Ground Control Points (GCPs)

Have more questions? Submit a request

What are Ground Control Points (GCPs)? 

Ground Control Points, or GCPs, are large marked targets on the ground, spaced strategically throughout your area of interest. If you use ground control points with your aerial map, you first need to determine the RTK GPS coordinates at the centre of each ground target.

The ground control points and their coordinates are then used to help drone mapping software accurately position your map to the real world around it. It might be helpful to consider your GCPs as a series of thumbtacks placed on your drone map, as DroneDeploy knows each of these thumbtacks’ exact locations. It can reference their locations when it matches all the other map points.

Read through our guide on using GCPs with Drone Mapping Software. 

Why would you use GCPs? 

GCPs effectively increase the absolute or global accuracy of a map. They help ensure that the latitude and longitude of any point on your map correspond accurately with actual GPS coordinates. This is important when precision mapping and true global accuracy are needed.

Learn more about mapping accuracy and improving accuracy here. 
Learn more on EPSG codes, reference systems, projections or sea levels here


How to successfully capture Ground Control Points (GCPs) for drone mapping. 

Check out our 6-minute overview video for a summary: 

Collection of GCPs: 

  • Initially, read through our GCP Request checklist to help you get started.
  • You'll require at least 4 GCPs and need to spread these as widely and evenly throughout your site as you can.
  • If there are objects on your site that you are specifically interested in, like a stockpile or structure foundation, make sure to place markers near those points of interest.
  • If there are large terrain elevation areas, try to place markers near the highest and lowest areas of the site.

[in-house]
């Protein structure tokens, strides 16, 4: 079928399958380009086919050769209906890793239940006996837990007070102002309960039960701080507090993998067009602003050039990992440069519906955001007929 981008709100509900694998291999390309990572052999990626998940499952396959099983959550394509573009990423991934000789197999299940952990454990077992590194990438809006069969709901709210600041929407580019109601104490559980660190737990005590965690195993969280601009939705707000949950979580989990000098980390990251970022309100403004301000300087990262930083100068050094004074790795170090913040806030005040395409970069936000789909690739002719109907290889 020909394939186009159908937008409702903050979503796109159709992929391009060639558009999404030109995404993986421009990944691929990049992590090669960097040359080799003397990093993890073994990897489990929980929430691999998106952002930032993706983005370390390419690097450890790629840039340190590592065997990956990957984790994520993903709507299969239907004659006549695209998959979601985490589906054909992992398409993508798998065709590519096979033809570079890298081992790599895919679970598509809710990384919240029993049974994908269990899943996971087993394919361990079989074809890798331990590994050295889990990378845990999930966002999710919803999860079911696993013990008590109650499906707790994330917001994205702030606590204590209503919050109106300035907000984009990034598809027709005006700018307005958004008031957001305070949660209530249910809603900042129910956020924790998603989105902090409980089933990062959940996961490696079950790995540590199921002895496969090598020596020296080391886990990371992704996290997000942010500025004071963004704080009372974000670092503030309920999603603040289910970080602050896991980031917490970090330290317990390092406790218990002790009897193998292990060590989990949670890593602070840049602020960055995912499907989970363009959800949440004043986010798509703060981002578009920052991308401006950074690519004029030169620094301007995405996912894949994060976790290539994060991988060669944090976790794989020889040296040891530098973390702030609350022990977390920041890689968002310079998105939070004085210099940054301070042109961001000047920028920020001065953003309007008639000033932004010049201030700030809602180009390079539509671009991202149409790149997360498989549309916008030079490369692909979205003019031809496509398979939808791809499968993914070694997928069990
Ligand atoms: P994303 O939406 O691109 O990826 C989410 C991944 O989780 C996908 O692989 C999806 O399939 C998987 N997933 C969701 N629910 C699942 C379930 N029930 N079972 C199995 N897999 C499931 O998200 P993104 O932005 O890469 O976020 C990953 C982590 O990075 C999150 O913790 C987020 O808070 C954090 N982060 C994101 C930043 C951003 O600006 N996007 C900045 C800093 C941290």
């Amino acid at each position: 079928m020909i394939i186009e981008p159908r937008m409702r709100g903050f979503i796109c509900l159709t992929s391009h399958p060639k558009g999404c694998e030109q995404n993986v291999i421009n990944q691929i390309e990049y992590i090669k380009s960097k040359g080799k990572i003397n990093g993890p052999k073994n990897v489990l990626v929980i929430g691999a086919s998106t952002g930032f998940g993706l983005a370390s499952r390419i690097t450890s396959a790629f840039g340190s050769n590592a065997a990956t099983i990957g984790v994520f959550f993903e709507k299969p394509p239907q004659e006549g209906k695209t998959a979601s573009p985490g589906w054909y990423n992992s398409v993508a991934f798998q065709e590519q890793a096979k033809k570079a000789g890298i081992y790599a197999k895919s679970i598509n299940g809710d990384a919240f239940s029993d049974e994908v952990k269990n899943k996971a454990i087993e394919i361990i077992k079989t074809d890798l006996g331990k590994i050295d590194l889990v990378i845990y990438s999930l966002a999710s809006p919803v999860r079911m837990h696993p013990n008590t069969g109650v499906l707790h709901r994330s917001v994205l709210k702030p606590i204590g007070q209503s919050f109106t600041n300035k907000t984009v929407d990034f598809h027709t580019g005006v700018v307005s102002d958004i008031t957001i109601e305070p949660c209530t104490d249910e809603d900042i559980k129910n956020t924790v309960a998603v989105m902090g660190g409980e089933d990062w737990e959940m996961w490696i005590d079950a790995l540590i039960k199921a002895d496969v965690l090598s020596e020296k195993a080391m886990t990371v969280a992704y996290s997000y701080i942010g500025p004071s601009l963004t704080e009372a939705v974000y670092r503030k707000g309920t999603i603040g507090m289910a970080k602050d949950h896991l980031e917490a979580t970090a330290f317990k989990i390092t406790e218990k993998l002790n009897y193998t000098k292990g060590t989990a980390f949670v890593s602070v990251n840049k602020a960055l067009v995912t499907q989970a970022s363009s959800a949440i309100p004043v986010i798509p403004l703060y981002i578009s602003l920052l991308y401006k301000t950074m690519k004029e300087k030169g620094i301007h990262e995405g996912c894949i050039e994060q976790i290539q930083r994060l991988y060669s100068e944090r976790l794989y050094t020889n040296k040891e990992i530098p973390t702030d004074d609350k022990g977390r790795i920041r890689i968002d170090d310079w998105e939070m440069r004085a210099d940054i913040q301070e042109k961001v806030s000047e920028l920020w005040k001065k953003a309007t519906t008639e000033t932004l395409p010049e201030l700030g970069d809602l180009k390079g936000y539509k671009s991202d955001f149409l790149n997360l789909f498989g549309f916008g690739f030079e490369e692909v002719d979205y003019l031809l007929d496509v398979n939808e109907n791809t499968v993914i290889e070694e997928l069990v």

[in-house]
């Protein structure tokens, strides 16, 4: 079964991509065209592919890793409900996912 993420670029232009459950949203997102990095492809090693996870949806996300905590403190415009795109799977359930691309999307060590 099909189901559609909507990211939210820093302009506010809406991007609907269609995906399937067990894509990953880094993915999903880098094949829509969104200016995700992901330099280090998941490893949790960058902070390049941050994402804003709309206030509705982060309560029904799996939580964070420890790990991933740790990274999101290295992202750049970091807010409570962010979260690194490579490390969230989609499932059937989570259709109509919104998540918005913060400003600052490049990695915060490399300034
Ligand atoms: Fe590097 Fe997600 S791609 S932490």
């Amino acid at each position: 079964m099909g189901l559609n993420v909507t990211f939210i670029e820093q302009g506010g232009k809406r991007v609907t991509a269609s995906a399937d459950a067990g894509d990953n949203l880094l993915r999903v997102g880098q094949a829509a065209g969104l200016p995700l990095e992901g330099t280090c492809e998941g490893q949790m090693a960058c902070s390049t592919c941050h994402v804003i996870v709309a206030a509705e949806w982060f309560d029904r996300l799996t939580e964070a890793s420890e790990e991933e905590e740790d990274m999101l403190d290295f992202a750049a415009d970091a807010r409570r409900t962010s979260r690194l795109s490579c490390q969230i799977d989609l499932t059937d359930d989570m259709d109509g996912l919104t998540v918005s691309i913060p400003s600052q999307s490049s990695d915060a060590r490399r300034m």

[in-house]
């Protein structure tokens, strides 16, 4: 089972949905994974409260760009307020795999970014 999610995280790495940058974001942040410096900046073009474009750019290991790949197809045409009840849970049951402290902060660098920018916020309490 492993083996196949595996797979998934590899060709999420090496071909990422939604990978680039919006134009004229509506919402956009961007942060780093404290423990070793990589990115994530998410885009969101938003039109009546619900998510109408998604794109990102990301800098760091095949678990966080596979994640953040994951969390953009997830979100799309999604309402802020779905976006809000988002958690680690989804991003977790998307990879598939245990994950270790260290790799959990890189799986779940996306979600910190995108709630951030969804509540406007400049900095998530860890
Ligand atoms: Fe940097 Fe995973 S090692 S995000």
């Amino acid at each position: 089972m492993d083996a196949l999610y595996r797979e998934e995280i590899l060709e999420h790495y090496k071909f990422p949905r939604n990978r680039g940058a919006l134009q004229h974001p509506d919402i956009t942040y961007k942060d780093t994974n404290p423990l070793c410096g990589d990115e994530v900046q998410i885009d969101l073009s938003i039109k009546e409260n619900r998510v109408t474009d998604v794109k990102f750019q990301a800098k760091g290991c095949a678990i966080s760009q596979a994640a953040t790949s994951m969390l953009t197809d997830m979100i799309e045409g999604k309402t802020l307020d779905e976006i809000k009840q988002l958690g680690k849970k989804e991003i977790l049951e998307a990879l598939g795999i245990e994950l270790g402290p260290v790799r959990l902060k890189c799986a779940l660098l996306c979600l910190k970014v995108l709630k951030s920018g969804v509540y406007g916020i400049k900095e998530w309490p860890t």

• When placing GCPs around the perimeter, DroneDeploy recommends a 50ft (15m) buffer zone between the edge of the map and all visible GCP targets. This will ensure there is enough image coverage to carry out the processing, as well as allow us to correctly identify the points.
  • Adding Checkpoints helps you validate your GCP maps' relative and absolute accuracy. Learn how to process them with DroneDeploy: GCP Checkpoint. 
  • Make sure you know the EPSG code used for your measurements: ask your surveyor what EPSG code they are using, or set your device to WGS84 / Code 4326.

    Check out Best Practices Ground Control Points (GCPs). 

Capturing GCPs: 

GCP flights are flown just like any other flight. The only difference is you are now capturing GCP targets in your imagery that will later be used to increase the accuracy of your map. Make sure your camera is in focus and set up correctly. If the GCP targets are not in focus, the process will not result in the same levels of accuracy. It is always a good idea to ensure good weather over the area you will be flying to that day. High winds, low clouds, or precipitation can make flying and mapping difficult.
For more information, please see this article: Making Successful Maps.

Uploading and processing your images: 

To ensure your GCPs process accurately and efficiently, DroneDeploy must receive specific information for your project.  If you are new to DroneDeploy and, or GCPs, it can be challenging at first but easy right after that. Please check out the below articles for some guidance: 

GCP Access:

GCP processing is available for Advanced, Teams and Enterprise customers and individual customers ($49 per map). If you are currently on a Lite or Individual plan and are interested in adding GCPs, please get in touch with support@dronedeploy.com. We can help determine if GCPs are the best option for your mapping project.

If you have any issues at all, reach out to support@dronedeploy.com. 

Articles in this section

Was this article helpful?
0 out of 0 found this helpful